Baker’s deep dive into poetry analysis and history succeeds on every level except for his audiobook narration, which is uneven, ranging from blasting your ear drums out to indecipherable murmurs. The whole book is a poetic interlude about an anthologist failing to write a poetry book introduction. The minutia of his life is cast under starkly touching light in that way only Baker can capture.
A single conversation, about 170 pages long.
Baker’s exceptionally readable style renders the most mundane moments vivid. While the subject matter is titillating in some respects, the implicit aura of companionship, intimacy, and aesthetic appreciation shines light on humanity’s capacity to intricately fantasize. This platonic grokking between two in-synch individuals is the novel’s true, nutty center. Richard Bausch wrote a short story with this exact premise, where a call to a phone sex hotline develops into a deep relationship. I’ll have to reread Bausch’s collected stories just to locate it.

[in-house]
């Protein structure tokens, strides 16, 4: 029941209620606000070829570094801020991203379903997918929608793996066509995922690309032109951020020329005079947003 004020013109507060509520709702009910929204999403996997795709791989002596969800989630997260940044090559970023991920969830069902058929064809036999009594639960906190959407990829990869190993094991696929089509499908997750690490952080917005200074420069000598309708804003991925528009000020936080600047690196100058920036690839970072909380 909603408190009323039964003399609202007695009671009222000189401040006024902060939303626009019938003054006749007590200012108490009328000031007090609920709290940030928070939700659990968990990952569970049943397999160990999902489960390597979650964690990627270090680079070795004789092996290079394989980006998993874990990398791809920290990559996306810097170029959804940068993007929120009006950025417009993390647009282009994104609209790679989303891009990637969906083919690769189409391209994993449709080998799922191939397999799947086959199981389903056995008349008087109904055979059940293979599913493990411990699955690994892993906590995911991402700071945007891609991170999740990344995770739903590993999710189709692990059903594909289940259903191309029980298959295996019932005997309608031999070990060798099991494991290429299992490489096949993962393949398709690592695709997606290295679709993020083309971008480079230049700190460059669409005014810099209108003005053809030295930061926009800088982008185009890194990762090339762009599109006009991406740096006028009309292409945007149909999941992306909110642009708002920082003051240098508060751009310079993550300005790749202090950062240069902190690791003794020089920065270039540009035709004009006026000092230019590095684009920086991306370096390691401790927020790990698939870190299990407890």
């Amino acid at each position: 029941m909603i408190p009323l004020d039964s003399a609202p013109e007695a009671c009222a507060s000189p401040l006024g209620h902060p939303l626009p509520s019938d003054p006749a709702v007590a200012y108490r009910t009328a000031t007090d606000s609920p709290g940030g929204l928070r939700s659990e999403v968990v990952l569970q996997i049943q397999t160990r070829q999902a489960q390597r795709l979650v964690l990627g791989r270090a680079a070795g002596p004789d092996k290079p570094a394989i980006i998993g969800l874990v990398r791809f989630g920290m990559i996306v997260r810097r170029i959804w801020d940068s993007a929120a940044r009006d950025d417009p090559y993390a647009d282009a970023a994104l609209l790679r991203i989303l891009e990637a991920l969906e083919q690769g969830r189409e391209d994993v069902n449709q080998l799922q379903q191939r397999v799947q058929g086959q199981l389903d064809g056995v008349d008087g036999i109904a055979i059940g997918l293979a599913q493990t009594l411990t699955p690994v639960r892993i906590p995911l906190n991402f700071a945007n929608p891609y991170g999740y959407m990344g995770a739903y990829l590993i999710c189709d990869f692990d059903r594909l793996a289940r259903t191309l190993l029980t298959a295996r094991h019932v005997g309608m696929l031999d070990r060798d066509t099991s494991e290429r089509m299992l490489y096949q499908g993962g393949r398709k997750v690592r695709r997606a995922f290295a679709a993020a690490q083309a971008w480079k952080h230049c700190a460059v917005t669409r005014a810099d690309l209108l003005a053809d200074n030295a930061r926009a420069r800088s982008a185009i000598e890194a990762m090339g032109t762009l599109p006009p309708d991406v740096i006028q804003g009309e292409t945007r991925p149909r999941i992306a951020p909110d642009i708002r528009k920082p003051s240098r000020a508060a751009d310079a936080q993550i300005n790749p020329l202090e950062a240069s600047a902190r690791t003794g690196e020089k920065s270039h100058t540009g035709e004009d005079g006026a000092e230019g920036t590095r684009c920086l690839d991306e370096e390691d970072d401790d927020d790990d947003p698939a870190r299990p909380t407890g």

Baker’s other novels stir occasional interest in me for their lack of plot, their relishing of the everyday extravagances of well-spoken narrators, and their unbelievably frank moments. More entertaining than most Philip Roth books I’ve read, and short enough to tolerate. Reading Baker also makes me want to revisit Bukowski for some reason. I won’t reread Baker, neither would I recommend him to most, but I’ll always value his close attention to character voice, nuance, and microscopic detail.